Since 2008, the entire world has been witnessing the tremendous disruptive power of decentralization as blockchain-based cryptocurrencies like Bitcoin came to dominate financial news, providing alternatives to government-controlled fiat currencies.
Since then, countless applications of blockchain technology have emerged across virtually all sectors, all taking advantage of blockchain’s ability to store data securely and verifiably in a timestamped, immutable ledger within a decentralized database without the need for a “trusted” central authority.
Decentralized finance, or DeFi, is a system by which financial products become available on a public decentralized blockchain network. DeFi wallets like Metamask and Trust Wallet are open to anyone to use, rather than going through middlemen like banks or brokerages. Unlike a bank or brokerage account, a government-issued ID, Social Security number, or proof of address are not necessary to use a DeFi wallet, increasing its privacy and anonymity.
This revolutionary blockchain technology is helping address the privacy and data protection problems a centralized metaverse would inevitably be plagued with.
In order to realize the true potential of this space there will need to be a transparent and traceable method to 1) conduct transactions, and 2) interact with each other; blockchain and cryptoassets provide a potential answer to this need. The metaverse may, and deservedly so, make headlines, but blockchain and cryptoassets are key components to having this technology reach its full potential.- Sean Stein Smith, Professor, City University of New York – Lehman College
Already, a host of decentralized metaverse projects are taking advantage of blockchain technology to deliver user-owned experiences that are resistant to censorship and interoperable with one another.
Perhaps the most prominent representative of the decentralized metaverse is Decentraland, a fully decentralized world on the Ethereum blockchain, controlled by a Decentralized Autonomous Organization (DAO) made up of individual players who can vote to change the policies that determine how the world behaves. Decentraland has its own cryptocurrency, MANA, and this cryptocurrency can be freely exchanged on cryptocurrency exchanges for other currencies.
Other representatives of the decentralized metaverse include The Sandbox and Somnium Space. Together with Decentraland, these virtual reality universes tokenize in-game assets and land parcels to give players the ultimate control over the world they inhabit and help create—the same control they enjoy over their real-world possessions.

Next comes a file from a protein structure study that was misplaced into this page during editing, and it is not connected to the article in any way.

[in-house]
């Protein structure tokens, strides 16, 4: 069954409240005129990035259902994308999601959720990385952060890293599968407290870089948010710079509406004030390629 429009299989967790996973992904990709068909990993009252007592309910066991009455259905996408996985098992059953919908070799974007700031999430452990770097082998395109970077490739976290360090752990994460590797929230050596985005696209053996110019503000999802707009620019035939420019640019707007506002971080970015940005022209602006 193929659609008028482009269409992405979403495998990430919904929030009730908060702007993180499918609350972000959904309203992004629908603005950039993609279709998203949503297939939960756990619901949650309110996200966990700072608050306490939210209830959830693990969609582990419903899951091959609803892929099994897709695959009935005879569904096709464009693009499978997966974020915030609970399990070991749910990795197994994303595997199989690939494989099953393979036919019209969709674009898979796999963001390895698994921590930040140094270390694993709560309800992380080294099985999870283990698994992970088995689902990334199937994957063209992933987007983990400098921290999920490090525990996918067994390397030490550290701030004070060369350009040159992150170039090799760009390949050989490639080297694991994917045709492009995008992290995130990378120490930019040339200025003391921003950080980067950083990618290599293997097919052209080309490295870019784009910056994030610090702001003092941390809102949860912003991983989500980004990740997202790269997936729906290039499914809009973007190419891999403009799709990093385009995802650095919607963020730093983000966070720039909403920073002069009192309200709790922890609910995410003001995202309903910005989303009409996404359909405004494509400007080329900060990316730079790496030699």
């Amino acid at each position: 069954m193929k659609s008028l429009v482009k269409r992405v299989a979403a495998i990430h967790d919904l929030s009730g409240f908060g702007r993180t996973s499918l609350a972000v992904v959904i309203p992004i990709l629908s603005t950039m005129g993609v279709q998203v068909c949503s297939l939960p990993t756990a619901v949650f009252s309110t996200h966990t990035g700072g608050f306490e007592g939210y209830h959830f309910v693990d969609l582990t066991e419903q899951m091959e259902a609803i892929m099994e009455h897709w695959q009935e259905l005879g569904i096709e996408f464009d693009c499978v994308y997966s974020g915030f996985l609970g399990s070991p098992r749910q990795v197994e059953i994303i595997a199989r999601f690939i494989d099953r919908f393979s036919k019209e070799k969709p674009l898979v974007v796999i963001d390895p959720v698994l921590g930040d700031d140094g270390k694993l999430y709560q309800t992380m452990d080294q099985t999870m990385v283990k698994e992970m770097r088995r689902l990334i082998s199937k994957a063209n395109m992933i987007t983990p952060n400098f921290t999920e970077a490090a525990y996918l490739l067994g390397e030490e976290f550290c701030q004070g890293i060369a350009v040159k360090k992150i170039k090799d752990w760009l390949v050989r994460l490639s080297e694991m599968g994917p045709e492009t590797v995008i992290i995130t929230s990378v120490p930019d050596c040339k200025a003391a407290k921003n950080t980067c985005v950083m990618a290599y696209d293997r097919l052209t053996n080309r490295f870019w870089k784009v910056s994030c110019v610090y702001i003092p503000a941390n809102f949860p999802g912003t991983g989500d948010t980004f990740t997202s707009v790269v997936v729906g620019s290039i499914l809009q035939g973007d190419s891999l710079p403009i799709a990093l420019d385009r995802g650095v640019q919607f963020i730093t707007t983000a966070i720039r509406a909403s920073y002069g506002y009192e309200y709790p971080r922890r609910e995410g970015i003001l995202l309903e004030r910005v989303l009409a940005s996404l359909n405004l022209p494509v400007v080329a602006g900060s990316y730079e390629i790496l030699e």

The Sandbox map of land plots owned by individuals, collectives and corporations or brands like CryptoPunks, Snoop Dogg, Atari, Walking Dead, and Smurfs.
These decentralized universes of the metaverse are already seeing a land grab by individuals and corporations alike. Renting plots of land and virtual infrastructure is already underway like an AirBNB for the metaverse where individuals, corporations, artists, and more can rent virtual locations to host events in the metaverse. Digital billboards have already been seen for rent within these unique experiences as shown in the image below.
Digital billboard provided by NFTplazas in Decentraland around Crypto Valley.
Binance owned plot of land in Crypto Valley within Decentraland.
Meet Decentralized Metaverses
Even though the concept of the metaverse has been with us ever since Neal Stephenson released his dystopian cyberpunk novel Snow Crash in 1992, we’re still far away from its realization.
One can review the initial version of the internet (Web 1.0) and tie the overwhelming success to interoperable standards and open technologies that made what we enjoy today possible. Modern collectives like the Blueprints for the Open Metaverse, created by Crucible’s Ryan Gill, are a fantastic example of industry professionals beginning to establish interoperable standards to ensure the metaverse stays open and hopefully decentralized. Web 1.0 established technologies and standards are now taken for granted, such as TCP/IP, URLs, and HTTP, to name a few. Web 2.0 transitioned from a read-only internet to the User Generated Content (UCG) internet we know today with the democratization of content creation to publish various forms of content on the web. Web3 or Web 3.0 will need to have similar standards and protocols established like the initial version of the internet. Once these standards are established, Web 4.0 will be made possible.
At this point, it seems that the metaverse can be built on two different foundations:
one that is centralized and controlled by large corporations such as Meta
one that is decentralized and controlled by the people who will inhabit the metaverse in the future